Like other antivirus programs, Microsoft Defender will upload suspicious files to Microsoft to determine if they are malicious. However, some consider this a privacy risk and would rather have their files stay on their computer than being uploaded to a third party.
When Microsoft Defender scans your device, by default, it will use the “Automatic sample submission’ feature to upload files to Microsoft’s servers when a file is suspected to be malicious.
Microsoft’s cloud-based protection will analyze the file, and if it is determined to be malicious, cause Microsoft Defender to quarantine the file on the device.
When submitting files, Microsoft Defender will automatically upload executables and scripts but warn the user first to upload a file that may contain personal information, such as a document.
“If Windows Defender Antivirus is turned on, it monitors the security status of your device. It automatically prepares reports to send to Microsoft about suspected malware and other unwanted software. Sometimes, the report includes files that may contain malware.”
“Files that aren’t likely to contain user data are sent automatically. However, you’ll be prompted for permission if Windows Defender Antivirus wants to send a document, spreadsheet, or other type of file that is likely to contain your personal content,” Microsoft explains in a Windows 10 privacy webpage.
Possible privacy risk?
While I consider uploading suspected files for analysis to be a beneficial feature, some antivirus users consider this a privacy risk and may want to disable it.
“Perhaps most importantly, privacy. These are my files, on my computer, and read by a human or not, I don’t want them being sent off, certainly without my permission,” explained a Windows 10 user who wanted to disable the feature.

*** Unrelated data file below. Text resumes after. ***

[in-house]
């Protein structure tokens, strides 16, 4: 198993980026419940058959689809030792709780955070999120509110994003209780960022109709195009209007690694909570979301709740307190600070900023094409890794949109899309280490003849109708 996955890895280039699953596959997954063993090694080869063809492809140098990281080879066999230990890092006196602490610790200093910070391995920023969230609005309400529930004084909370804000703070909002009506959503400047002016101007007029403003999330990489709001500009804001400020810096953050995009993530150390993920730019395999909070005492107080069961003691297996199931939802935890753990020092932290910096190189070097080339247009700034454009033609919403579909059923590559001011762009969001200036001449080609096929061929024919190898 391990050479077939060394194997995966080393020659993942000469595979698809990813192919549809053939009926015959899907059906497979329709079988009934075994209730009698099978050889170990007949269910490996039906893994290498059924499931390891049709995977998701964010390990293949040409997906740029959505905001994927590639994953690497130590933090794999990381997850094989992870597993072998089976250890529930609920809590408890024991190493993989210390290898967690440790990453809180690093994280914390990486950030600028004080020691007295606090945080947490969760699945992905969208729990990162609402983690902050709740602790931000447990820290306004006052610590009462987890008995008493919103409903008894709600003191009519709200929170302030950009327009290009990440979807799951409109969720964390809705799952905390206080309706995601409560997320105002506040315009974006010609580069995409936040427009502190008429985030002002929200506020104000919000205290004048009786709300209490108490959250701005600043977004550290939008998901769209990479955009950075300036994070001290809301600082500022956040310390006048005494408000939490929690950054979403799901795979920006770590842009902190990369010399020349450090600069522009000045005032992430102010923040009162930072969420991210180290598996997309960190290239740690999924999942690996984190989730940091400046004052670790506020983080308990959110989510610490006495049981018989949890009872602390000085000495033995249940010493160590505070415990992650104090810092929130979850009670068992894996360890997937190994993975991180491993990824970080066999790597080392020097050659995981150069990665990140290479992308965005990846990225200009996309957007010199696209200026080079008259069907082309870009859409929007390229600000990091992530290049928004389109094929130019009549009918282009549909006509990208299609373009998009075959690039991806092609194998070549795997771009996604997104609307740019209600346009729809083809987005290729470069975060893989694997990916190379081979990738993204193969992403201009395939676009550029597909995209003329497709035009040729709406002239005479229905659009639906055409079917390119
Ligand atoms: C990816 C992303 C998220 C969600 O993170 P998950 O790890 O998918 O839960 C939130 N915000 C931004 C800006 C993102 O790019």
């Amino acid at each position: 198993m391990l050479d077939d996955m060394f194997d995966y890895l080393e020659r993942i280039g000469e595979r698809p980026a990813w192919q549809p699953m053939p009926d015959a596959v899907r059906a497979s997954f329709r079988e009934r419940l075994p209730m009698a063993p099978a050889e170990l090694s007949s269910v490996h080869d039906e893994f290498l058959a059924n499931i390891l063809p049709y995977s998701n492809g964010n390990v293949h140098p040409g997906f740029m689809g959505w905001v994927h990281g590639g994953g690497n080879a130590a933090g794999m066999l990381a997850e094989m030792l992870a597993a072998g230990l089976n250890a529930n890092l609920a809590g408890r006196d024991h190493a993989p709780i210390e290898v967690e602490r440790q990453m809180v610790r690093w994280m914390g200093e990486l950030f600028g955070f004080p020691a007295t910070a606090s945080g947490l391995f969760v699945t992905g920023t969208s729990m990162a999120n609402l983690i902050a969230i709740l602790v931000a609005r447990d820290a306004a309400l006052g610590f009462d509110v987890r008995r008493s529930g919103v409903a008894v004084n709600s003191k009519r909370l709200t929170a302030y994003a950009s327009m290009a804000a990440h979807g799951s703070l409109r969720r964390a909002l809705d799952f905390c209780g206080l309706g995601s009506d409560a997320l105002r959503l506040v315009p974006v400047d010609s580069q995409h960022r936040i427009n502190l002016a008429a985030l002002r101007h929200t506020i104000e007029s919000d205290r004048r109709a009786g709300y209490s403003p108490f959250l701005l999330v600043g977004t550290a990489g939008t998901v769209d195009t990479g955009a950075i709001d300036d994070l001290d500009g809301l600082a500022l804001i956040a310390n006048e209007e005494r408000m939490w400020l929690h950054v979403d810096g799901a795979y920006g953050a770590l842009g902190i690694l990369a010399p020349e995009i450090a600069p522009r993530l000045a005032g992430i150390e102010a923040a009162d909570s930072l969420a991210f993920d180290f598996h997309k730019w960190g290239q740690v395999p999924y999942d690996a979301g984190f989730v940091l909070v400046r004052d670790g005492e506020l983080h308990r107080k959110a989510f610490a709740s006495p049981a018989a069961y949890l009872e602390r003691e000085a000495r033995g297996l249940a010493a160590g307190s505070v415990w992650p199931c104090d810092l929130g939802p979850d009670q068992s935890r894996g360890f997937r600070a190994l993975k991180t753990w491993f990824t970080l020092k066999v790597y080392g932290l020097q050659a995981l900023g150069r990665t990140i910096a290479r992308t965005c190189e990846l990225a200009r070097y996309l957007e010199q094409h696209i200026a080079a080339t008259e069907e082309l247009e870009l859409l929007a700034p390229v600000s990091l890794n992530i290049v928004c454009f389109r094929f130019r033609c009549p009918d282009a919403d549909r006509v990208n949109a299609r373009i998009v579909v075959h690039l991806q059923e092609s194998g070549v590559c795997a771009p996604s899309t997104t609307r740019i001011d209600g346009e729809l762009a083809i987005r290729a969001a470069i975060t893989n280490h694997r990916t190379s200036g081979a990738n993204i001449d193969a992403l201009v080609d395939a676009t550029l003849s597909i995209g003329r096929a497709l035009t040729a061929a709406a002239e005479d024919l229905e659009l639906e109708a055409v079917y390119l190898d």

Automatic file submissions are also a possible cause for the fallout between the US government and Russian antivirus firm Kaspersky.
In 2015, Kaspersky disclosed that they had detected a suite of NSA surveillance and hacking tools associated with the mysterious “Equation Group.”
These tools were reportedly later uploaded from an NSA contactor’s PC who had brought the tools home and stored them on his home PC, running Kaspersky antivirus. When the software detected them as suspicious, the antivirus program uploaded them to Kaspersky’s servers, which at that time, were in Russia.
How to disable Microsoft Defender’s automatic file uploads
While we still suggest that users allow automatic sample submissions to increase the security of their computer, if you wish to disable the feature in Microsoft Defender, you can use the following steps:
- Click on the Start Menu, search for ‘Windows Security‘, and open it when it appears in the search results.
- When the Windows Security screen opens, click on ‘Virus & threat protection.’
- When the Virus & threat protection screen opens, click on ‘Manage Settings‘ under the Virus & threat protection settings category.
- When the Virus & threat protection settings screen opens, scroll down and disable ‘Automatic sample submission,’ as shown in the image below.
- After disabling the setting, you will be shown a User Account Control (UAC) prompt, where you should click on the Yes button.
Automatic sample submissions are now disabled and can be enabled again by reversing these steps.